Anal Gland Impaction in Dogs

Anal gland impaction is one of many anal gland diseases that can affect dogs. Anal glands are vulnerable to bacterial infection and abscess, since bacteria can creep into the glands through the ducts. Impaction occurs when the glands and ducts become clogged with fecal matter or the gland's own secretions. Here's what you should know about anal impaction in dogs.

Where Your Dog's Anal Glands Are and How They Work

Your dog's anal glands can be found on either side and just below the opening of your dog's anal aperture. These glands secrete the pheromones that dogs use as a form of identification or communication. When your dog moves his bowels, some of his anal gland secretions should remain on the feces, so that other dogs and animals can identify your dog. This is why dogs sniff one another around the anus when they meet; they're sniffing each other's anal gland secretions.

Anal Gland Impaction Causes and Symptoms

Your dog's anal glands can become impacted when feces or anal gland secretions clog the ducts of the gland. When this occurs, the gland can't secrete the pheromones that identify your dog to other dogs. Anal gland impaction isn't a serious condition, but it doesn't increase your dog's risk of bacterial infection and abscess in the anal glands.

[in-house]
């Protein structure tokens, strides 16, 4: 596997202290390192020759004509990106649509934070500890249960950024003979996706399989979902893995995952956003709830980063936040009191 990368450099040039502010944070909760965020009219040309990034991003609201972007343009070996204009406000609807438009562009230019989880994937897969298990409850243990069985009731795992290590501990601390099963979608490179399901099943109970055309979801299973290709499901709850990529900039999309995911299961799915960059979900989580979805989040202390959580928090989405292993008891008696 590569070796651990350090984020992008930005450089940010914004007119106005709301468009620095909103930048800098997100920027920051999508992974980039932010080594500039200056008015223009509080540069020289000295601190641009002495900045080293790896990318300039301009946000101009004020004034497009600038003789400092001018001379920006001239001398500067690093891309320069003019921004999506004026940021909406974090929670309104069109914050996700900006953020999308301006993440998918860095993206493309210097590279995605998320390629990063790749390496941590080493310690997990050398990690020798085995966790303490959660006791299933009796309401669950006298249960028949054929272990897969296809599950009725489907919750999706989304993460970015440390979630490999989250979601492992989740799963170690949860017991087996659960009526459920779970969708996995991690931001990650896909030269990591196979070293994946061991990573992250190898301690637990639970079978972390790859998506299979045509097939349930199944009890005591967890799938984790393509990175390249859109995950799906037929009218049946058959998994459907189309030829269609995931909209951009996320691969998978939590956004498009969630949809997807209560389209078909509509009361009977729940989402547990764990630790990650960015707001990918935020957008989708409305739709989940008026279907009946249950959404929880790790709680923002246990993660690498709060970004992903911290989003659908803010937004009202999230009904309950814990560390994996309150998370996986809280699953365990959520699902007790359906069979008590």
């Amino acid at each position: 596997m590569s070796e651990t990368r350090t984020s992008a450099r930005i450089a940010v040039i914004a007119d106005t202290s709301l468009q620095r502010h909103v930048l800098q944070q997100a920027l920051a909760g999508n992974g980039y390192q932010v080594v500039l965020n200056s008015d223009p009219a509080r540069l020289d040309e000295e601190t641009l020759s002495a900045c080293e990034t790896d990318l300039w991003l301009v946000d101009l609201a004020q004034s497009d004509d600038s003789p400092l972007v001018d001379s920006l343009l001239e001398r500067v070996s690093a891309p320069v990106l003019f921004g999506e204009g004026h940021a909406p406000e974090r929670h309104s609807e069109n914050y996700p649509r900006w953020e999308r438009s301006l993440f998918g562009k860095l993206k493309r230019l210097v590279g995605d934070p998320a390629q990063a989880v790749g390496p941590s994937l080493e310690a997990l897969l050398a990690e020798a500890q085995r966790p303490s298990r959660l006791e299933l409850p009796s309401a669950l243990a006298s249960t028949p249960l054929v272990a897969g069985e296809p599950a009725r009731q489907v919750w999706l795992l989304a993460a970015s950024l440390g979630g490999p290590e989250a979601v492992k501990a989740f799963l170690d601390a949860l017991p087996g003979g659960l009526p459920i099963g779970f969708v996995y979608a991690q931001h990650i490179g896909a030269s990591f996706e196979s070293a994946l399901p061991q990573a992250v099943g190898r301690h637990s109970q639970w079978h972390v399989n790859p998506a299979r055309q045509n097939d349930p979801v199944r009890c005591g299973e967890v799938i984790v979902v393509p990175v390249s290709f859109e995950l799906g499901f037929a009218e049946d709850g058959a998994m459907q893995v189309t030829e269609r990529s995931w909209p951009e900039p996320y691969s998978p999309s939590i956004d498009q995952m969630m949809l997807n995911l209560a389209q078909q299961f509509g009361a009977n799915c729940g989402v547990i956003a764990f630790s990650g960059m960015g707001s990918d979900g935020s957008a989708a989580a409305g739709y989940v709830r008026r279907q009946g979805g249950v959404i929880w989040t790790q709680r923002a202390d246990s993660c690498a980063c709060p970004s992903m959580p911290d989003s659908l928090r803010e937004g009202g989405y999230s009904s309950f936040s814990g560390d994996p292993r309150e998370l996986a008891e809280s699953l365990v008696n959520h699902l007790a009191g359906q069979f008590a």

When your dog scoots his rear end around on the floor, chances are good he's suffering from anal gland impaction. Your dog may lick or bite at his anal area. These behaviors put him at risk of injury. 

Treating Anal Gland Impaction

If your dog's anal glands are impacted but there's no sign of infection, your vet can show you how to express, or empty, the glands yourself. You can do this by applying pressure to the glands with your fingers. You'll start below the glands and gently but firmly press up to empty them of anything that could be blocking the ducts. Wear rubber gloves while you do this, and cover the anus with a piece of gauze or cotton ball to collect the secretions and fecal matter that may come out of the glands; these secretions have a foul aroma and you don't want to get them on your clothing, furniture or carpet.

If your dog's anal glands have become infected, be may need antibiotics. Abscesses of the anal glands need to be lanced and cleaned by the vet. Scar tissue from abscesses can damage the nerves and tissues of the anal region, and can even result in fecal incontinence, a condition in which your dog loses the ability to hold his stool.

Some dogs are more prone to anal gland impaction than others. Some dogs may require anal gland expression, or emptying, every two or three weeks. In dogs prone to anal gland impaction, the condition recurs about every two to six months. Watch your dog for signs of anal gland impaction and empty the anal glands before your dog succumbs to an infection.